As if the conference was not already beset with rivalry and intrigue, we now have the Battle of the Lanyards.

Most attendees wear their passes on bright blue cords sponsored by Tate & Lyle, but a rearguard action has been launched by British Sugar, keen to promote their home-grown product with a lanyard of their own, featuring the Union flag.

Tate & Lyle are no strangers to the hazards of politics. Gerald Mason, the company’s senior vice president, once promised Liam Fox a lifetime supply of sugar if he could successfully conclude a free trade deal with Cuba, and on returning to the company’s HQ received a stern lecture about the Bribery Act. “I got a bit overexcited,” he explains.

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Asked by the BBC’s Laura Kuenssberg what I made of Boris Johnson’s recent contributions to the Brexit debate, I replied that I didn’t see much harm. In fact it could prove useful, underlining to the EU that the government would not sign up to an unacceptable deal. Come to think of it… maybe the last fortnight’s manoeuvrings have all been part of some grand plan.

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My book signing went very well, thank you for asking. In fact, the bookstall sold out of The Lost Majority, although some among the steady stream of customers needed convincing: “is it any good?”, one chap demanded. Well, it depends who you ask. It already seems to have caused a stir among the hierarchy. But it seems to be that a stir is exactly what is needed.

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The Institute of Economic Affairs hosted a debate on Monday called ‘Solving The Housing Crisis’. Or at least, that was the plan. When the think tank submitted its conference programme to CCHQ, the response came back that the title was inadmissible – they couldn’t use the word “crisis”, but could call it a “shortage” instead. And rumour has it that there was a fuss at the Sun reception over a cocktail they had waggishly called the Strong & Stable. Good to hear the party is focusing on the really important things at such a time.

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A sobering event was held by UnHerd, Tim Montgomerie’s new venture dedicated to the proposition that the media values the new over the important, the personal over the substantial, and politics over things that matter more.

He, George Freeman, Liam Halligan, and Ian Birrell gave their thoughts on the theme of Ten Things Every Conservative Needs To Know. A small selection: PWC estimates that 30 per cent of British jobs could be replaced by robotics by the early 2030s; 68 per cent of teachers voted Labour at the last election; years of quantitative easing have dramatically shifted wealth from young to old and from poor to rich; many private sector tenants pay more than half their income in rent; global electorates are volatile, unhappy and less forgiving.

As Tim concluded, “if we don’t wrestle with these things and worry less about who’s up and down in the Cabinet, these issues will eat us up.”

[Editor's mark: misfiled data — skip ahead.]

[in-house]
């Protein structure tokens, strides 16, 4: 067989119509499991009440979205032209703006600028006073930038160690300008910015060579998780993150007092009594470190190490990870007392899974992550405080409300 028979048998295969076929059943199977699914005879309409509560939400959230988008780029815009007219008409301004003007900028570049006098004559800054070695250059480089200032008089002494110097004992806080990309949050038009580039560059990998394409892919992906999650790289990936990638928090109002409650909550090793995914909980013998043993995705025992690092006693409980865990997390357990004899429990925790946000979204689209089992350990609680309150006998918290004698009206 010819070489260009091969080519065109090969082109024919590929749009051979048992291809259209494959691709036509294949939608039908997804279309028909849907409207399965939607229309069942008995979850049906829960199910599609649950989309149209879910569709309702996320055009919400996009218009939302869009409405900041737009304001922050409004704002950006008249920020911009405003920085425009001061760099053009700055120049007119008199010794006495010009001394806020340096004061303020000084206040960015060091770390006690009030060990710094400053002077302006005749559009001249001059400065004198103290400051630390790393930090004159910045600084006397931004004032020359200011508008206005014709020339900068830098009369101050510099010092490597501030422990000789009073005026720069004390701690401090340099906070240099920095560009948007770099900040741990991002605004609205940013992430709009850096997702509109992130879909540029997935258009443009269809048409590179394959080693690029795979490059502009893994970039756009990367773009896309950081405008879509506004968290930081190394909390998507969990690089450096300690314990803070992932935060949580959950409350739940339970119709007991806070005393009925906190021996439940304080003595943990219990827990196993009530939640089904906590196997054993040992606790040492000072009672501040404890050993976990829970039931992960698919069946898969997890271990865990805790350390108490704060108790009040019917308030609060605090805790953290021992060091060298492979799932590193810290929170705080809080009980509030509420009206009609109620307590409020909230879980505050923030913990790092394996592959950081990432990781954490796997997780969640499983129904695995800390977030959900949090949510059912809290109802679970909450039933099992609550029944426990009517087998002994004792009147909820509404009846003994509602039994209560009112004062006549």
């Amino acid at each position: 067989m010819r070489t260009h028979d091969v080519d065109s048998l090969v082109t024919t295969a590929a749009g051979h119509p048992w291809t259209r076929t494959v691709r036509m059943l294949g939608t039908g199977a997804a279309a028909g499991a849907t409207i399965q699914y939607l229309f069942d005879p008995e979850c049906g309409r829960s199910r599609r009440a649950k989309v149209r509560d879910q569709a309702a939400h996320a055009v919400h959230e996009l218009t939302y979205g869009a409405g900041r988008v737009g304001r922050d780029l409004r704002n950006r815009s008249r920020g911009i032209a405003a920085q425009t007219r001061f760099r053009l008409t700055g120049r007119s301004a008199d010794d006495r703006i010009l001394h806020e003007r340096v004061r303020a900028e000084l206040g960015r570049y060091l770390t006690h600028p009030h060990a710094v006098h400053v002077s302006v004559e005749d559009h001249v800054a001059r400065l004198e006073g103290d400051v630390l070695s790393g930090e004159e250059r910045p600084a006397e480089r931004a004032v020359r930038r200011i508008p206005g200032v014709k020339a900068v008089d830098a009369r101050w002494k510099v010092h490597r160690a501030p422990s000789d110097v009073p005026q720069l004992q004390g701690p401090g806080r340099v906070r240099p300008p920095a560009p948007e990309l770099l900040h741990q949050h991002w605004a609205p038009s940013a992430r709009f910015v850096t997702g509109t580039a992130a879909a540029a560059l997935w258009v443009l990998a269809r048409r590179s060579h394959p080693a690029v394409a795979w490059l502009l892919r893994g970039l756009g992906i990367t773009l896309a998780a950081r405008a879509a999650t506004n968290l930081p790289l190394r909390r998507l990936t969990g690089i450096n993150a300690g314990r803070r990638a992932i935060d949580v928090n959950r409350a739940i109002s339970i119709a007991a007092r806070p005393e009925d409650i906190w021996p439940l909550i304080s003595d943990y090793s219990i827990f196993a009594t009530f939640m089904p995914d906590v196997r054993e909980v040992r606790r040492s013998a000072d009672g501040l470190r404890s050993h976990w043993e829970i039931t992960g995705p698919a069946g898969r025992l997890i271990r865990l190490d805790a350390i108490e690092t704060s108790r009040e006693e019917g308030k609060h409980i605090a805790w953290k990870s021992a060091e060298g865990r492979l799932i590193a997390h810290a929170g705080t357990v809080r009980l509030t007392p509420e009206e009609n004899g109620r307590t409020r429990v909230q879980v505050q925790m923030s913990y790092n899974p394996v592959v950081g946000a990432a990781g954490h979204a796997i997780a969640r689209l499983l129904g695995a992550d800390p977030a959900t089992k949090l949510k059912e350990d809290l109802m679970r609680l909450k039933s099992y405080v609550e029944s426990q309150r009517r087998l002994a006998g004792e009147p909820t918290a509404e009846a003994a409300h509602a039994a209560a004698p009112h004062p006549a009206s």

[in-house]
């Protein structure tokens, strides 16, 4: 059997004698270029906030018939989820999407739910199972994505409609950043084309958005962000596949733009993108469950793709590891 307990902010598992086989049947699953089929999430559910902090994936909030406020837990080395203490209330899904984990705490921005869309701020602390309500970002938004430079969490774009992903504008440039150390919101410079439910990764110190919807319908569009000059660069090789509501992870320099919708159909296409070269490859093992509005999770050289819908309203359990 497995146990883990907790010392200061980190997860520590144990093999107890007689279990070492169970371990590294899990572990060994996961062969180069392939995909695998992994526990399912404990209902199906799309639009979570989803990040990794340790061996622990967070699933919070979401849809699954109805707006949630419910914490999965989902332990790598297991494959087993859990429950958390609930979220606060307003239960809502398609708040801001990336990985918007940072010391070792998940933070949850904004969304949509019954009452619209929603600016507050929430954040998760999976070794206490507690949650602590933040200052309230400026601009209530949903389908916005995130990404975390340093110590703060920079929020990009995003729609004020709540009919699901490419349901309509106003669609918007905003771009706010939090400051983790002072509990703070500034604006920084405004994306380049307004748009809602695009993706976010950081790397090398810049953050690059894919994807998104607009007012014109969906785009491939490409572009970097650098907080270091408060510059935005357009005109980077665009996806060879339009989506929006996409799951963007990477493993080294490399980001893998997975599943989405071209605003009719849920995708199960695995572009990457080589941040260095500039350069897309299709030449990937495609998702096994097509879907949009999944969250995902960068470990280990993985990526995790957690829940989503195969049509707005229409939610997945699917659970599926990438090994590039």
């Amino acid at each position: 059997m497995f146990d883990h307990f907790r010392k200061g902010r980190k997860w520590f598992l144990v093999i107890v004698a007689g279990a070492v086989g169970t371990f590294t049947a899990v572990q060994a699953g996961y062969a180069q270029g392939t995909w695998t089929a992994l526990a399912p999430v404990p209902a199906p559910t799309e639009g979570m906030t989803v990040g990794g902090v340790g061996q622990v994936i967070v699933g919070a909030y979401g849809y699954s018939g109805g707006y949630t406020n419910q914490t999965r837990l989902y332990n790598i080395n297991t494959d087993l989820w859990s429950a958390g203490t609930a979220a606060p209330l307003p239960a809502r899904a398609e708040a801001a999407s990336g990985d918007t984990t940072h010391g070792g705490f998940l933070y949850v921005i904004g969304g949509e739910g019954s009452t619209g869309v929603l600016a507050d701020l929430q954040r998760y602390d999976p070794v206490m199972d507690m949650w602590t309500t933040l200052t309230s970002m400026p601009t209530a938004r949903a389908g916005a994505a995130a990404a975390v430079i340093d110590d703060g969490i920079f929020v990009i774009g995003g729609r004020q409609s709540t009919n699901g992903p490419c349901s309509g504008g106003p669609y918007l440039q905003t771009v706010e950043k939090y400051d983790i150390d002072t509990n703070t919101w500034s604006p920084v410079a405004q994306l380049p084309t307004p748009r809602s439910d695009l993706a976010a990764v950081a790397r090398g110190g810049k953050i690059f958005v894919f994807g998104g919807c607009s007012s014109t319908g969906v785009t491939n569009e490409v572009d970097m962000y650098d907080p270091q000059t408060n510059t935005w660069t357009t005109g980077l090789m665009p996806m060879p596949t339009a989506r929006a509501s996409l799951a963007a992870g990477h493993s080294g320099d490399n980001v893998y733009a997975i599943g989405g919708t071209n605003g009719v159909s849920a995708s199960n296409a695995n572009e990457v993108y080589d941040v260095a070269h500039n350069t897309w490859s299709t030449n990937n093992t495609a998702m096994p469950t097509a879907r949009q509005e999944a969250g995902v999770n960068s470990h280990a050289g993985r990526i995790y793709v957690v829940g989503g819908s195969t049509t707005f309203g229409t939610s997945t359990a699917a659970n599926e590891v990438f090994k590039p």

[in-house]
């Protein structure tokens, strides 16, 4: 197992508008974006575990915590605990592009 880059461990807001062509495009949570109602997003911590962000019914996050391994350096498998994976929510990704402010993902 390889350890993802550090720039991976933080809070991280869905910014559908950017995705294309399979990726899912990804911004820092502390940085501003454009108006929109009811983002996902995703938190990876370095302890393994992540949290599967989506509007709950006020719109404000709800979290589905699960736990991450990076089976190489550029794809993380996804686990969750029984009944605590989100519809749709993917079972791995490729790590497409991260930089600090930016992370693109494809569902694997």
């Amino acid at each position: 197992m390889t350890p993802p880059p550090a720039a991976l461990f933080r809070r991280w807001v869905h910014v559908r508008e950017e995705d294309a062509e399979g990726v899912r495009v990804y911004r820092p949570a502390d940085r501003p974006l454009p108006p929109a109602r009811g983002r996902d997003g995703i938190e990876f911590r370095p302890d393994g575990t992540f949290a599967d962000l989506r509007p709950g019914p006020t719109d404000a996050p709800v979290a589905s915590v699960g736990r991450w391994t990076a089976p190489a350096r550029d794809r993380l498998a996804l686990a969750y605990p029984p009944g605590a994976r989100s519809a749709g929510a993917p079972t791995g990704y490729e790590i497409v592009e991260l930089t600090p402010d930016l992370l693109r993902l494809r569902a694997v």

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Owen Paterson is full of surprises. Asked a question at a fringe meeting by a reporter from Die Welt, O-Patz launched into a long answer in fluent German, to the astonishment and delight of the audience. We are used to hearing foreign politicians speaking to the media in English; a pity it’s such a rarity for one of our own to be able to reciprocate.

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Brexit could make our strawberries bigger. Unlikely though it might sound, the theory was expounded here by Richard Tice, co-founder of Leave Means Leave. Farmers are apparently experimenting with producing larger varieties in order that there will be fewer to pick for any given weight, helping to reduce labour costs. Maybe they should have put that on the side of the bus.

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Damian Green, the First Secretary of State, gave an interesting interview to Isabel Oakeshott at a ConHome fringe event. It’s an unusual title, and not many have held the position. One of them was Peter Mandelson, who had texted Damian with some advice on his appointment: “Make sure you get my old office!”

Damian is an advocate of performance appraisals for ministers. What would Boris’s appraisal say? “Boris’s appraisal would be that Boris is doing what Boris has always done, adding to the gaiety of nations.” And who would write the Prime Minister’s – the Cabinet Secretary? “Well, the Cabinet Secretary doesn’t appoint ministers so the Prime Minister’s appraisal would be done by herself. She would say ‘things went wrong at the election, I must work harder’.”

Still, he is sanguine about the current situation: “Harold Wilson said a week was a long time in politics but that week has been shortened to about two hours now. You get a Twitter storm and big things happen. Well, let’s be a bit calmer about that. In the real world, people don’t respond to politics like that, they take their political decisions more carefully and more slowly.” The next election will be fought on the record of this government and “an offering from the Corbynista Labour party, which will be scrutinised a hell of a lot more than it was this June.”

Isabel also took the opportunity to ask about something that happened when Damian was at university: the “mysterious incident where you very unfortunately got chucked over a bridge”, as she delicately put it. “It wasn’t a mysterious incident. It was a bunch of drunks.” Didn’t that include Dominic Grieve? “I was going to come on to Dominic. Not including Dominic. They chucked me in a river, and Dominic, being the perfect gentleman then, as he is now, lent me a pair of his shoes to get home in.”